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Why Aren't Western and Arab Media in Syria?

1:08 AM, Apr 10, 2011 • By LEE SMITH
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Syria is part of the “resistance axis,” and the downfall of its regime would only harm Hezbollah and Hamas. The same lack of enthusiasm characterized the station’s coverage of Lebanon’s Independence Intifada against Syria in 2005. It is easy to undermine Ali Abdullah Saleh, Moammar Gadhafi, and Hosni Mubarak, each of whom in his own way is or was a renegade to the Arabs. But to go after Bashar Assad means reversing years of Al-Jazeera coverage sympathetic to the Syrian leader. Rather conveniently, refusing to do so dovetails with the consensus in the Arab political leadership.

So the Syrians find themselves largely abandoned today, their struggle not enjoying the customary Al-Jazeera treatment – high in emotion and electric in the slogans of mobilization. The televised Arab narrative of liberty has not quite avoided Syria, but nor has it integrated the Syrians’ cause. As the Arab stations weigh what to do next, they may still hope that the Syrian story will disappear soon, and their duplicity with it. Shame on them.

Young also faults Al Arabiya, the majority-Saudi-owned network, founded in 2003 for no other purpose than to deter its Qatari rival, Al Jazeera, which came to prominence through its attacks on Riyadh and other Arab rivals, including Cairo.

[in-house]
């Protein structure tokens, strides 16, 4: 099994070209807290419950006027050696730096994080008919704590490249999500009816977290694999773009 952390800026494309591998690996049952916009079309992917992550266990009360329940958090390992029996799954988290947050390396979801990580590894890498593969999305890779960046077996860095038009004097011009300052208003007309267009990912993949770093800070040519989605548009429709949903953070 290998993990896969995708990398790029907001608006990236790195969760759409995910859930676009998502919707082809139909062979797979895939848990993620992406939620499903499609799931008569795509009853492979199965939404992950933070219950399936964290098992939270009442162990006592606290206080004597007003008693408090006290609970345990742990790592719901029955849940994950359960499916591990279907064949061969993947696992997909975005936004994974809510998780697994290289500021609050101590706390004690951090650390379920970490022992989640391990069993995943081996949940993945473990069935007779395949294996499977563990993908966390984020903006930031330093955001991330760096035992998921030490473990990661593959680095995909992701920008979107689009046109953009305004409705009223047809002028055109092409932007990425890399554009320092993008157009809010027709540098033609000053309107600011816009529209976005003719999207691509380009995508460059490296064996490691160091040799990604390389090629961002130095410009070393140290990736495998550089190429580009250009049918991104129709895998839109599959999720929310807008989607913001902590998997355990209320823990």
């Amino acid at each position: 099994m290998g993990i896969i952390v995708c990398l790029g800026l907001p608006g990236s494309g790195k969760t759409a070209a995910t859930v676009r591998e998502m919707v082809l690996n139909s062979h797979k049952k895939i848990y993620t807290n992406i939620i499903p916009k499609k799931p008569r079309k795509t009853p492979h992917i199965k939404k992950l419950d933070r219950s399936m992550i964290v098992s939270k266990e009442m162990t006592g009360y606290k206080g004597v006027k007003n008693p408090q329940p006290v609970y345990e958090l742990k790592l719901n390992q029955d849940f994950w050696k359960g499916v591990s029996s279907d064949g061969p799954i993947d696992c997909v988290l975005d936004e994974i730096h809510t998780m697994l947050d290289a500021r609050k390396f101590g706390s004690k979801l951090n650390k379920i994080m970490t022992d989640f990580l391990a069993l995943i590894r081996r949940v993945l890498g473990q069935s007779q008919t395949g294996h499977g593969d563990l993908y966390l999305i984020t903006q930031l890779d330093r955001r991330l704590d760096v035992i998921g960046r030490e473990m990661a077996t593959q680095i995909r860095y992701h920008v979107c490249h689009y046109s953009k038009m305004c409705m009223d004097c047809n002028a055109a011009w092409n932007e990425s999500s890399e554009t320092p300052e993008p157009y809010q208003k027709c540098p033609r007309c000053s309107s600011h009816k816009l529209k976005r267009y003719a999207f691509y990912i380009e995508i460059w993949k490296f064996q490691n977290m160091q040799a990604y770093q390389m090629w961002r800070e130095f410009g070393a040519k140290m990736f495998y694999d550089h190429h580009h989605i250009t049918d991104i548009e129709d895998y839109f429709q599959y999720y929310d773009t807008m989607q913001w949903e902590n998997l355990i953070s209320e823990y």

To toss Al-Jazeera and Al-Arabiya into the same basket is entirely justified here, because both Saudi Arabia and Qatar share a desire to avert a breakdown in Syria, fearing that chaos might ensue. Their views are echoed by a majority of Gulf states, whose leaders have called Assad lately to express their backing.

It’s true that the Saudis, who have been at loggerheads with Syria ever since they suspected Syrian involvement in the murder of former Lebanese prime minister Rafiq Hariri, don’t want to see Assad fall. They fear that the wave of Arab uprisings is likely to reach them next, and this is a good place to block a domino. However, other Saudi-owned media, like the pan-Arab London-based newspaper Asharq al-Awsat, has been unsparing in its criticism of Damascus.

Perhaps that’s because the Saudis recognize that in a region with soaring illiteracy rates, video is a much more powerful medium than the printed press. Of course, it’s also possible to overstate the influence of Al Jazeera, especially compared to one of the region’s oldest and most powerful media, the sermon at Friday noon prayers. Last week in Beirut I heard rumors that the Saudis had instructed Sunni sheikhs and imams throughout Syria to calm things down and keep people out of the street. Apparently, the Saudis’ wishes were scattered by the winds of the Syrian uprising.

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